UNEP Names Champions of the Earth 2006

NAIROBI, Kenya, March 23, 2006 (ENS) - A former Soviet leader who now heads an environmental organization and Iran's first female vice president are among seven environmental leaders named today as the 2006 Champions of the Earth by the United Nations Environment Programme (UNEP).

trophy The Champions of the Earth award, a new international environment award established in 2004, recognizes prominent and inspirational environmental leaders. Through leadership, vision and creativity, each has made an impact at the policy level.

No monetary reward is attached to the prize. Each laureate receives a trophy made of recycled metal designed by the Kenyan sculptor Kioko. The trophy represents the fundamental elements for life on Earth – sun, air, land and water.

The 2006 Champions of the Earth are:

The winners will be honored on April 21 at a gala event hosted by UNEP, the Singapore Ministry of the Environment and Water Resources and the Singapore Tourism Board, with the support of various sponsors and partners, including the Asia-Pacific Resources International Holdings (APRIL), the Lien Foundation and Nanyang Technological University.

Other supporters of the ceremony include: CNN Fortune, Time, Eco 4 The World Foundation, the Singapore Environment Council, Channel News Asia, and Today.

The event and the inspiring stories of the Champions will be broadcast across the Asia-Pacific region by CNN and featured in such leading publications as "Time" and "Fortune" magazines.

Klaus Toepfer, UNEP’s Executive Director, thanked the sponsors and the people of Singapore for supporting and hosting the prestigious event.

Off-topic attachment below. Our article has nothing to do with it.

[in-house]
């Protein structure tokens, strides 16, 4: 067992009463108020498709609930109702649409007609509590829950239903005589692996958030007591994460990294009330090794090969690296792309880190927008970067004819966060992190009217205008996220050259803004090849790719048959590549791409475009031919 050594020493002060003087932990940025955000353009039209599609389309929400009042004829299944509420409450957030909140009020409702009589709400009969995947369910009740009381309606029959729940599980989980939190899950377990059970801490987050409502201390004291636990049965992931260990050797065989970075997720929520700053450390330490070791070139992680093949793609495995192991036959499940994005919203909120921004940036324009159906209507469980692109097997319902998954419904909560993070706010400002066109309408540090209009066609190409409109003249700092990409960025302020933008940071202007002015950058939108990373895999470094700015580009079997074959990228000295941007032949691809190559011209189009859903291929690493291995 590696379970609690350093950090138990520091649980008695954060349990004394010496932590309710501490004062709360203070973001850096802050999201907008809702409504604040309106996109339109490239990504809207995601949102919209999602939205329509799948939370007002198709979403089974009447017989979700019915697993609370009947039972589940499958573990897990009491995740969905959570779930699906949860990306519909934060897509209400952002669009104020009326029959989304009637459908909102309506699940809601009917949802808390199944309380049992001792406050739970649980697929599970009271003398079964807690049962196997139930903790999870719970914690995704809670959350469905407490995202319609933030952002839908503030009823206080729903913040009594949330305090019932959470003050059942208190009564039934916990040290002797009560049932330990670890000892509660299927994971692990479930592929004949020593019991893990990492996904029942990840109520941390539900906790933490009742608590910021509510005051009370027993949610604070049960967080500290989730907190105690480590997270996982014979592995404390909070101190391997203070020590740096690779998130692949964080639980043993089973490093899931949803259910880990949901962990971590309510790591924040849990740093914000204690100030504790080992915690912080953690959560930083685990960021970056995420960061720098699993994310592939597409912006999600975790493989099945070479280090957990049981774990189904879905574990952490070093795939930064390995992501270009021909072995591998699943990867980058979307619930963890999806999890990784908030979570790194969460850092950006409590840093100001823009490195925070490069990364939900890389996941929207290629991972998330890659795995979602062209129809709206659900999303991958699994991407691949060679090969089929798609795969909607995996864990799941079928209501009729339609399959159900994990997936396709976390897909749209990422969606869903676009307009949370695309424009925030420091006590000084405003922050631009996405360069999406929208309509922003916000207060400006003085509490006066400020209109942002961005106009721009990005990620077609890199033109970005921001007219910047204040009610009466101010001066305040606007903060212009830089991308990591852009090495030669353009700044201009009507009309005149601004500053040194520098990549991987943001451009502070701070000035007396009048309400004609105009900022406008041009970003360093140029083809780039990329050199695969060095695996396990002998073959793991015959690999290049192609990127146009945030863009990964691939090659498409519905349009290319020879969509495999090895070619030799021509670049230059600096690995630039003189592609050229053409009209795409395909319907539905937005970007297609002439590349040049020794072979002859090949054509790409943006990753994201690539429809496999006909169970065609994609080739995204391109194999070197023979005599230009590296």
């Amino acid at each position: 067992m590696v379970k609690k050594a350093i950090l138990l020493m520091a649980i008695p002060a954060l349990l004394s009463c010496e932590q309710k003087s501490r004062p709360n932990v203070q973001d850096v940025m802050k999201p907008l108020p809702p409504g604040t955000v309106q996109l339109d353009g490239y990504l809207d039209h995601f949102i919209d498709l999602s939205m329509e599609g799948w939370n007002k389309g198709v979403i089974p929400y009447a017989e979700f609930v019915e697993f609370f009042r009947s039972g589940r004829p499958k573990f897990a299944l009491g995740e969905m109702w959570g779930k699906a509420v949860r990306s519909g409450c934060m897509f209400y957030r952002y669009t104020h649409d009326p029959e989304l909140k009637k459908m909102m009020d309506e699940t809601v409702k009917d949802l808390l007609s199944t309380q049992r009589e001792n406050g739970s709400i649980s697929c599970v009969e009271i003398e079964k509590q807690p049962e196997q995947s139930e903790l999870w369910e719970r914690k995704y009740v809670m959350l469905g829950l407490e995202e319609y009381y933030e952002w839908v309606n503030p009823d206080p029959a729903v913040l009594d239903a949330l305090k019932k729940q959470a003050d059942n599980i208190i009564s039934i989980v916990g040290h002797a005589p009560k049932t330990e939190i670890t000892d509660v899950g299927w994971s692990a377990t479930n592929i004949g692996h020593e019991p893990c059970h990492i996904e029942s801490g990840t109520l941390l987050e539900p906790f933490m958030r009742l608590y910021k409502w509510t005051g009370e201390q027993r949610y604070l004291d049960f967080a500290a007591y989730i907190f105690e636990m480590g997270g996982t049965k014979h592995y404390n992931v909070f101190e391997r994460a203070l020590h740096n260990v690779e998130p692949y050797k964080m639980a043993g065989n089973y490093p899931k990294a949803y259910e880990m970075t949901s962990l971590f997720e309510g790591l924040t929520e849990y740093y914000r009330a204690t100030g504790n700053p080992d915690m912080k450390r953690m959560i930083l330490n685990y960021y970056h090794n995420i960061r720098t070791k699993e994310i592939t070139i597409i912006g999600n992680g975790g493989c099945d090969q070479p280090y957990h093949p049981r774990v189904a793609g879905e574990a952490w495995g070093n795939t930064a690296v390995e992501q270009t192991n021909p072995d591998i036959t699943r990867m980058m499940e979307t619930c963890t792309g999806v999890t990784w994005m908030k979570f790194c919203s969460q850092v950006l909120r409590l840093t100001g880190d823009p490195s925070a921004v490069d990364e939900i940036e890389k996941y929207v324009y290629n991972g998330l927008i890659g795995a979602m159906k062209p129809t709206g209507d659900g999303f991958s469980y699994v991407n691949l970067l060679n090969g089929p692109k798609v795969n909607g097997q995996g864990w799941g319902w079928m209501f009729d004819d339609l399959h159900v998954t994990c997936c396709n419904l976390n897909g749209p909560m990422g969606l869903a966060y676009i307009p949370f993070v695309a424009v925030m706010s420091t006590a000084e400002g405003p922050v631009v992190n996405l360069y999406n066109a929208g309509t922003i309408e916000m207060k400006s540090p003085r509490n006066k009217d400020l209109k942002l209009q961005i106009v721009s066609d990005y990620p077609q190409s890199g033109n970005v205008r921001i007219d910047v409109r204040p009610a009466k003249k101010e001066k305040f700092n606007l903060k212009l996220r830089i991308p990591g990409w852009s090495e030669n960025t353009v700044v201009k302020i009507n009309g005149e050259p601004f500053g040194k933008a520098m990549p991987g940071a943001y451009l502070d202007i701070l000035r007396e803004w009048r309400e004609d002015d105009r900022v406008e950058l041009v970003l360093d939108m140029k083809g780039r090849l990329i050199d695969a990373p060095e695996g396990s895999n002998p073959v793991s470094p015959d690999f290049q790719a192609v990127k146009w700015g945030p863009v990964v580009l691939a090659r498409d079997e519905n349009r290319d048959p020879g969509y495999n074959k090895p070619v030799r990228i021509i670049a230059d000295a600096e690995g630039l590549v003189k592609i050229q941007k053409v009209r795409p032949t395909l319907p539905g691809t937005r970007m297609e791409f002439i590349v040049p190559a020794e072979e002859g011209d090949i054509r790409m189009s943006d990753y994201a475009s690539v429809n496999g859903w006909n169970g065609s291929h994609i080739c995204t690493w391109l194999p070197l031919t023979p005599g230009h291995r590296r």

“I believe that this event comes at an exciting time, where the last 12 months will go down as a period in history when we rediscovered the crucial importance of the environment for our economic, social and spiritual lives,” he said.

“A renaissance in environmental politics and policy does not come in a vacuum. It emerges as a result of the collective efforts of governments, organizations and private business. It needs the long-term commitment and vision of men and women. It needs people who have been and continue to be Champions of the Earth,” said Toepfer.

Tewolde Berhan Gebre Egziabher – Ethiopia

Egziabher Tewolde Berhan Gebre Egziabher has put much of his energy into negotiations to protect biodiversity at the Convention on Biological Diversity and the UN Food and Agriculture Organization.

He has built a strong group of well-prepared African negotiators who initiated and took the lead in the Group of 77 and China Group. As a result, Africa has come out with united, strong and progressive positions, such as no patents on living materials and the recognition of community rights, which have strengthened the G77 and China’s negotiating positions.

He was instrumental in securing recommendations from the African Union encouraging African countries to develop and implement community rights; a common position on Trade-Related Aspects of Intellectual Property Rights; and a clear stance against patents on life. He also guided the drafting of the African Union model legislation for community rights, which is being used as the common model by all African countries.

Tommy Koh – Singapore

Koh Tommy Koh has loved nature all of his life, starting with his long years in the Boy Scout Movement. In Singapore, he is the patron of The Nature Society (Singapore), chairman of the Asia-Pacific Centre on Envirownmental Law, and chairman of the Advisory Committee of the Master's degree on environment management at the National University of Singapore.

At the international level, he has contributed to the protection of the environment and to sustainable development. He was elected to chair the Preparatory Committee for the 1992 UN Conference on Environment and Development in Rio de Janeiro, known as the Earth Summit. He chaired the Main Committee at the Earth Summit. Subsequently, the UN Secretary-General appointed him to the High-Level Advisory Board on Sustainable Development.